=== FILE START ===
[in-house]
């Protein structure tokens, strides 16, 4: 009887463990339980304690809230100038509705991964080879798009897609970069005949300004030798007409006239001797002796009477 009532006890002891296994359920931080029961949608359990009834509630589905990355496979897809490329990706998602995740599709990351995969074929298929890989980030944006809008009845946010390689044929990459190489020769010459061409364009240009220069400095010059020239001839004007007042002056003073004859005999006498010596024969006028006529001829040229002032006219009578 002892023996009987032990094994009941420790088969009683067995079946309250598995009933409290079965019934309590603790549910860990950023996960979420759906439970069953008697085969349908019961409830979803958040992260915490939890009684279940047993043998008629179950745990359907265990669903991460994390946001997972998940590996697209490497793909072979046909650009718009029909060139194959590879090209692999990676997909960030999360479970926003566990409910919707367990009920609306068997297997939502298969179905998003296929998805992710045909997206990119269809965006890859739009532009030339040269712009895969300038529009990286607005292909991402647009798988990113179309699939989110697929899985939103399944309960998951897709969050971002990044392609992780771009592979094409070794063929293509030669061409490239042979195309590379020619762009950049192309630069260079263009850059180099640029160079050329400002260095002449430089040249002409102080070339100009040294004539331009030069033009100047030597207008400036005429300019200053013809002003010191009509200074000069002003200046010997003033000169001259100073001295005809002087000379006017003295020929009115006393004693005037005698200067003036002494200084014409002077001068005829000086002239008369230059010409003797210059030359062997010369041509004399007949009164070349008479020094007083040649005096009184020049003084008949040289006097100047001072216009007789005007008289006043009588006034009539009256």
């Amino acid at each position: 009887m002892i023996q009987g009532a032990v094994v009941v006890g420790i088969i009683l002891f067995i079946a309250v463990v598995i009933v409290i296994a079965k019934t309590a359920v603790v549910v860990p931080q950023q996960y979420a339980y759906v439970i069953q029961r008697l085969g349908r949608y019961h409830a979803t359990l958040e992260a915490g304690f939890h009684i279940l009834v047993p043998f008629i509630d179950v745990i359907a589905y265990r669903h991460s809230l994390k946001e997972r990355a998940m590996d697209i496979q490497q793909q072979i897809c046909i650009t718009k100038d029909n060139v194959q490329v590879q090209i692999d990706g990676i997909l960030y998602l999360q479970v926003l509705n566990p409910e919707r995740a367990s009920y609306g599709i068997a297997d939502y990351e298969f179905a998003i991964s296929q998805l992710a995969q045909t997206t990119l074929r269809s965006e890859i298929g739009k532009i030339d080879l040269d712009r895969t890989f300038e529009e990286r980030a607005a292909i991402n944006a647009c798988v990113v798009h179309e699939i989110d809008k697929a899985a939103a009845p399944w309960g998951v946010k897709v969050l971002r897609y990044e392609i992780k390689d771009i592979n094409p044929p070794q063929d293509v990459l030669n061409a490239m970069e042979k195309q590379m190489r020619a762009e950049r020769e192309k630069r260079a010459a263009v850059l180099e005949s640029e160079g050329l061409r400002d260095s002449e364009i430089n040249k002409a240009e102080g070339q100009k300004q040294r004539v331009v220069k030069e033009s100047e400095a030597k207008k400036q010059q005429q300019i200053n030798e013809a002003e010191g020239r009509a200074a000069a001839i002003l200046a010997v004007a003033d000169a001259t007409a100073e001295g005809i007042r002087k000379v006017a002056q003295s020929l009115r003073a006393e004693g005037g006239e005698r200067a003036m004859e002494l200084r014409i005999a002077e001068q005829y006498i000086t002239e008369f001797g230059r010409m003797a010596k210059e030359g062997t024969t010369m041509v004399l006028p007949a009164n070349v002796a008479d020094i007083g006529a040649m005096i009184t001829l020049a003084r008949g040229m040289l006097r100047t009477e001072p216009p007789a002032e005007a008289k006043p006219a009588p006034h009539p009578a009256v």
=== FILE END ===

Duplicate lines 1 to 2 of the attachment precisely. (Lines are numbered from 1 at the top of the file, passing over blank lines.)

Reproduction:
[in-house]
């Protein structure tokens, strides 16, 4: 009887463990339980304690809230100038509705991964080879798009897609970069005949300004030798007409006239001797002796009477 009532006890002891296994359920931080029961949608359990009834509630589905990355496979897809490329990706998602995740599709990351995969074929298929890989980030944006809008009845946010390689044929990459190489020769010459061409364009240009220069400095010059020239001839004007007042002056003073004859005999006498010596024969006028006529001829040229002032006219009578 002892023996009987032990094994009941420790088969009683067995079946309250598995009933409290079965019934309590603790549910860990950023996960979420759906439970069953008697085969349908019961409830979803958040992260915490939890009684279940047993043998008629179950745990359907265990669903991460994390946001997972998940590996697209490497793909072979046909650009718009029909060139194959590879090209692999990676997909960030999360479970926003566990409910919707367990009920609306068997297997939502298969179905998003296929998805992710045909997206990119269809965006890859739009532009030339040269712009895969300038529009990286607005292909991402647009798988990113179309699939989110697929899985939103399944309960998951897709969050971002990044392609992780771009592979094409070794063929293509030669061409490239042979195309590379020619762009950049192309630069260079263009850059180099640029160079050329400002260095002449430089040249002409102080070339100009040294004539331009030069033009100047030597207008400036005429300019200053013809002003010191009509200074000069002003200046010997003033000169001259100073001295005809002087000379006017003295020929009115006393004693005037005698200067003036002494200084014409002077001068005829000086002239008369230059010409003797210059030359062997010369041509004399007949009164070349008479020094007083040649005096009184020049003084008949040289006097100047001072216009007789005007008289006043009588006034009539009256």